Is consulting work subject to my day-job's intellectual-property clause?


Disclaimer: I'm not seeking legal advice here, I will naturally seek actual legal advice before I make any decisions. I'd just like to know the lay of the land, if anyone can help.

I'm in the following position:

I'm in the UK. A year ago, I was working as a freelancer developer. I built a project for a client in NC, in the US, they paid, they mentioned wanting to give me an equity stake in 'company A' to continue updating the project in future, but nothing was formalized.

A few months later, I get a full time job at 'company B', a major software company in London. I sign a contract which has a clause stating that all inventions, intellectual property I create while in the employ of the 'company B', is owned by them. Yeah, one of those annoying clauses. It's the first full time job I've had since graduating, and honestly I didn't understand the breadth of the clause when I signed it. My own stupid fault.

Which brings us to now. My previous freelance client wants me to sign an equity agreement with 'company A', and spend time on weekends helping to grow the application as a side-project. I'm all for this: it's an interesting thing to do as a side project, I have a good relationship with the owner, and there's the potential that given a few years it could really take off.

The hitch: I'm worried about this intellectual property clause in my current employment contract. Can anybody tell me if this will bite me? (for the UK, but any anecdotes from other jurisdictions are welcome):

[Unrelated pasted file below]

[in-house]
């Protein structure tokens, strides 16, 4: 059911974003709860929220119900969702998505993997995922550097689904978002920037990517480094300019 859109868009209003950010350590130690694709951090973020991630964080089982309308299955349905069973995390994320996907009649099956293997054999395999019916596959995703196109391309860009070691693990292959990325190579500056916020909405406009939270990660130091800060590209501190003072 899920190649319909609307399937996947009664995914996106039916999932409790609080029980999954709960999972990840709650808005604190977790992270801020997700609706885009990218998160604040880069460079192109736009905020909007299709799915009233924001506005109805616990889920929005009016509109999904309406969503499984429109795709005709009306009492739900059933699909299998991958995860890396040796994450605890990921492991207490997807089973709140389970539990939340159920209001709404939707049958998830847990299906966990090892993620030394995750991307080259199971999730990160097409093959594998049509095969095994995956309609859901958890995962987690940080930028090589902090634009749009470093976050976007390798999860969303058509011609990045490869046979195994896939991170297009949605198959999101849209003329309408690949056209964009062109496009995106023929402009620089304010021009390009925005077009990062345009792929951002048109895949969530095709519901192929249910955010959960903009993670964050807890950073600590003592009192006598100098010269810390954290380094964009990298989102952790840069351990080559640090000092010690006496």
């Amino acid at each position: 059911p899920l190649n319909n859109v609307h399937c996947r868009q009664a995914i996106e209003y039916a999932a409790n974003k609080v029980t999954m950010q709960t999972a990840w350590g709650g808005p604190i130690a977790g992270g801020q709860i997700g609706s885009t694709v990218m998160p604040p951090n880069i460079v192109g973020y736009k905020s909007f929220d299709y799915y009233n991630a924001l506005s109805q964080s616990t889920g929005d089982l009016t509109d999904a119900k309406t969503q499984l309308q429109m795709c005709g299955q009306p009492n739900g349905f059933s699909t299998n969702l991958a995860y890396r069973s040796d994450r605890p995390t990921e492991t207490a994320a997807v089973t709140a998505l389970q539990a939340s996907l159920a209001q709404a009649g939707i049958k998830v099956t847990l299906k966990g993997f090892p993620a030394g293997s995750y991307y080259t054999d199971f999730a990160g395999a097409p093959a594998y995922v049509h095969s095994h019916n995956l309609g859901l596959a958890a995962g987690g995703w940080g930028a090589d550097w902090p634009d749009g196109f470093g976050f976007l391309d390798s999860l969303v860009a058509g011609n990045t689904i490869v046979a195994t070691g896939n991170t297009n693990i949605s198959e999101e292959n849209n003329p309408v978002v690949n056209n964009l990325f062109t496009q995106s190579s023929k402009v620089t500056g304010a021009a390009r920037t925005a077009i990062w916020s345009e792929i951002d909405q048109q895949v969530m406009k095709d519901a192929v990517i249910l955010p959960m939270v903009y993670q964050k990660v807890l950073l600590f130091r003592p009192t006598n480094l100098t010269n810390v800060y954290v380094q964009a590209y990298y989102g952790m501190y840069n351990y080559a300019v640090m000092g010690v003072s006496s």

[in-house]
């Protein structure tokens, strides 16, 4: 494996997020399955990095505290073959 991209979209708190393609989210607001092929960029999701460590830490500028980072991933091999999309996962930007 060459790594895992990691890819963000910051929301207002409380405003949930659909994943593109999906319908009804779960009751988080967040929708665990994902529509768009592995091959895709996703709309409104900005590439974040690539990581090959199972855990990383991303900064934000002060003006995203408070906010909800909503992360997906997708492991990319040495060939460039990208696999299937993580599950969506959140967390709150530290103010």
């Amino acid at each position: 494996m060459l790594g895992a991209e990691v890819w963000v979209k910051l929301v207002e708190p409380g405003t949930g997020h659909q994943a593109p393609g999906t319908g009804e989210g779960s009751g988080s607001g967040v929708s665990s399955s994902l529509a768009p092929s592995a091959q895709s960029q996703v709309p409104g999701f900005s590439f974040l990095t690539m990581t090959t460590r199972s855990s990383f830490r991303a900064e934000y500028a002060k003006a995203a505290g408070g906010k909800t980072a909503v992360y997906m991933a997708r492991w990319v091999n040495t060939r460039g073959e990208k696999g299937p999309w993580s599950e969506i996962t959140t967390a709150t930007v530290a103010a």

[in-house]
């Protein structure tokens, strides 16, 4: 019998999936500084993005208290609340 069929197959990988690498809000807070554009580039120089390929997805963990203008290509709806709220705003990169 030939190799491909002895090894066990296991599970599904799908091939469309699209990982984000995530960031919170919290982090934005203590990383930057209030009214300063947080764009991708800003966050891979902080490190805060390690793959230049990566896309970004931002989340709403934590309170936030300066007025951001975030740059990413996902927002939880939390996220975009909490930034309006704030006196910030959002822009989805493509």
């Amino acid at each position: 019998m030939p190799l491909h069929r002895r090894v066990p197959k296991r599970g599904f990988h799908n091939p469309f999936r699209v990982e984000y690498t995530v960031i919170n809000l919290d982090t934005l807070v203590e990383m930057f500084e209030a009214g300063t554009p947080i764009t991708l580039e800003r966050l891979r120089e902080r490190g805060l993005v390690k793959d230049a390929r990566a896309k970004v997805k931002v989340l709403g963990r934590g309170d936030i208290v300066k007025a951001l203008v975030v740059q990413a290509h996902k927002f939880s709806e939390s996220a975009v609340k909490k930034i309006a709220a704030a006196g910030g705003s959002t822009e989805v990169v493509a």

• What if I'm a minority partner, and I sign away the intellectual property rights for all work done to 'company A'?
  • What if I come on board as a consultant, to begin with, with no equity stake while I'm still at 'company B', and again I sign away all intellectual property rights?

In either of these situations, can I 'sign away' whatever intellectual property rights I might have had to 'company A', in order to protect them from being claimed by 'company B'?

In my view, this surely ought to be possible, since it's not uncommon for people to do consulting work on the side of their software engineering jobs, and in such cases I've never heard of disputes over intellectual property.

Advice, guidance, anecdotes, thoughts would be appreciated!

Side note: there isn't anything in my employment contract which states that I can't do work on the side, only that I can't work for competing companies. Neither of these companies are competing, so that won't be an issue.

Contract Consulting Intellectual Property

asked Jan 17 '13 at 11:47
121 points
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3 Answers


If you have an equity stake in Company A before you joined Company B, there's unlikely to be a problem there as long as they're not competitors. You say they're not, so that's good. Whatever you earned, owned, created before Company B stays with its owners (you, Company A, whatever) unless the owner chooses otherwise.

If the Company B clause says "we own everything you do" (paraphrased), then technically they should own the results of whatever you do for Company A (or anyone else) after you signed the agreement.

There are a few options you can take here:

  1. Don't address the issue and hope B doesn't notice. Realistically, unless you make major money with Company A, move into a similar space, or it starts taking away from your regular job, even if Company B notices, they won't care.